Possible dementia breakthrough drug may delay degeneration

Dr Mac Gardner explains how the recent discovery of a drug that can help in Alzheimer’s is a notable advance, but not the end of the story.

Dementia is a horrible word, and many people, especially older people, know why.

There are a number of diseases, chief among which being Alzheimer’s, that lead to a progressive loss in thinking and understanding, the hollowing out of a person’s self, and that mostly come on in older age.

Those who observe, rather than those actually affected, can, in a sense, suffer more knowingly.

An awful experience is to see a loved family member, a spouse or a parent gradually lose the essence of their being, to fail to recognise their family, to become cantankerous and eventually to decay away in a dementia facility, drooling and doubly incontinent, death providing a blessed release.

But in the early days, often before anyone has tumbled to the diagnosis, the effects can be minimal: what’s known as "mild cognitive impairment".

I have previously (9.3.23) written in these columns about the need for access to physician-assisted dying in the case of dementia, for those who have signed an advance directive and for whom death would be greatly preferable to life.

In that piece, I wrote " ... therapeutic prevention with medication, much less reversion to normality, is, as yet, no more attainable than the pot of gold at the end of the rainbow".

I need now to rewrite that bit.

The Journal of the American Medical Association doesn’t usually annotate an article as "breaking" news: but in the issue of 17.7.23, there was indeed a paper so headlined, accompanied by as many as four editorials.

This was an extraordinary piece of work, coming out of the United States but with multi-national collaboration, describing the effects of a drug called donanemab, which had been tested among 1736 patients with early symptomatic Alzheimer’s/mild cognitive impairment.

This was a very stringent piece of science, and in the jargon, a "randomised, double-blind, parallel, multicentre, placebo-controlled trial". Which is to say, we can put considerable faith in the validity of the findings.

This is what donanemab did.

Those with Alzheimer-related mild cognitive impairment, or should I say most of them, showed a degree of deceleration in their disease progress.

In other words, it is buying them time, precious time.

Not all benefited. The drug had the side effect, in some, of causing brain swelling, which could worsen disease.

And the outcome was dependent upon certain key factors: related firstly, to the nature of two important molecules that accumulate in the brain in Alzheimer’s, amyloid and tau; and secondly, according to a person’s particular combination of a gene called APOE.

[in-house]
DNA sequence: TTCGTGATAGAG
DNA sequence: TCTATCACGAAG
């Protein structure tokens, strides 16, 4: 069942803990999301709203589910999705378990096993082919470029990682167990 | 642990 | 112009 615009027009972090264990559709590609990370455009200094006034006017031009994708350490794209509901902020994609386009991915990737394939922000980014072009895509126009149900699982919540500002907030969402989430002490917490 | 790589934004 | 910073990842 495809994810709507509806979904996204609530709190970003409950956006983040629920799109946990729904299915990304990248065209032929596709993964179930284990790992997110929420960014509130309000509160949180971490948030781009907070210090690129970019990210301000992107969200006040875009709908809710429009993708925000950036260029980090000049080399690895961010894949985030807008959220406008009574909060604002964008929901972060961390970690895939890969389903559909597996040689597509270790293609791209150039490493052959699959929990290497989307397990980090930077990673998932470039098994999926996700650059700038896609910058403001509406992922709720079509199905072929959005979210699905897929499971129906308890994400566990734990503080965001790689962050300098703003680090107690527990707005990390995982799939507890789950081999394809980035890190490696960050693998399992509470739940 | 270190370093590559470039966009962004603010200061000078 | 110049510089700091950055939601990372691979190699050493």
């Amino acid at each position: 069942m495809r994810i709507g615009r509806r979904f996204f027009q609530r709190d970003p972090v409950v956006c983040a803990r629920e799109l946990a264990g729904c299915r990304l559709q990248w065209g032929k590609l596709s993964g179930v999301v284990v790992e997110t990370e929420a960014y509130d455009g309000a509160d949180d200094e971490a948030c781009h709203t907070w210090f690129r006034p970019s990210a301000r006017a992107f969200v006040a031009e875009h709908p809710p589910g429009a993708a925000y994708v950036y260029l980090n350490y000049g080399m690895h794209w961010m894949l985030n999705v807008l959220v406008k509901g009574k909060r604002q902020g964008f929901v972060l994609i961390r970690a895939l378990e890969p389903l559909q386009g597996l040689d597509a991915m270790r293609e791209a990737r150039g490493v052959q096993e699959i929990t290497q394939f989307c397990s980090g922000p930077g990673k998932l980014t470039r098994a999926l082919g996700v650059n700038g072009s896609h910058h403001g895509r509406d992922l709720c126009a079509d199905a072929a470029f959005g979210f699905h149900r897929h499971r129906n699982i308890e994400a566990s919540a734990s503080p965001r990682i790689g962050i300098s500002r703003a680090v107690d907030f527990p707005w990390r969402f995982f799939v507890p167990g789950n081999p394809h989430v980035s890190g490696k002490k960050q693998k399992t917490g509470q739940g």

And, of course, the question remains: is this as far as it will go? That is, is it buying time for a couple of years or so before the disease inexorably progresses? So is it not a cure, just a temporary relief?

Undoubtedly, these research groups will continue to follow up with the treated patients, to see how they go.

Let’s return to amyloid (more fully, beta-amyloid).

This is a protein that can build up in the brain, leading eventually to Alzheimer’s dementia, but starting many years, indeed decades, before overt symptoms arise.

The long list of previous failures in Alzheimer’s treatment mostly targeted amyloid, seeking to remove it from the brain with antibodies directed against it; this time, donanemab seems to have done the trick.

But then there’s also tau. This is a different protein that clogs up brain cells, and it is uncertain if tau accumulation follows amyloid or happens independently, in parallel.

So dealing with amyloid may still be leaving the field clear for tau to do its damage. And so donanemab might only offer a period of respite.

In order to understand the picture, the many collaborating clinics had access to PET scanning.

This was necessary in order to determine the true nature of the diagnosis, since PET scanning can demonstrate the presence of amyloid and tau.

Perhaps, in the fullness of time, when we have PET at our new hospital, we may be able to offer treatment to those showing possible signs of early Alzheimer’s, always assuming they can be identified in time.

As a neurologist who himself had that diagnosis wrote: "For people with more severe Alzheimer disease, the horses are out of the barn, but the earliest stage, probably even before there are significant cognitive impairments, looks like the sweet spot for management".

But in the meantime, the option of assisted dying for advanced dementia, when the horses are well and truly out of the barn, should surely remain.

 - University of Otago graduate Mac Gardner is a retired medical geneticist.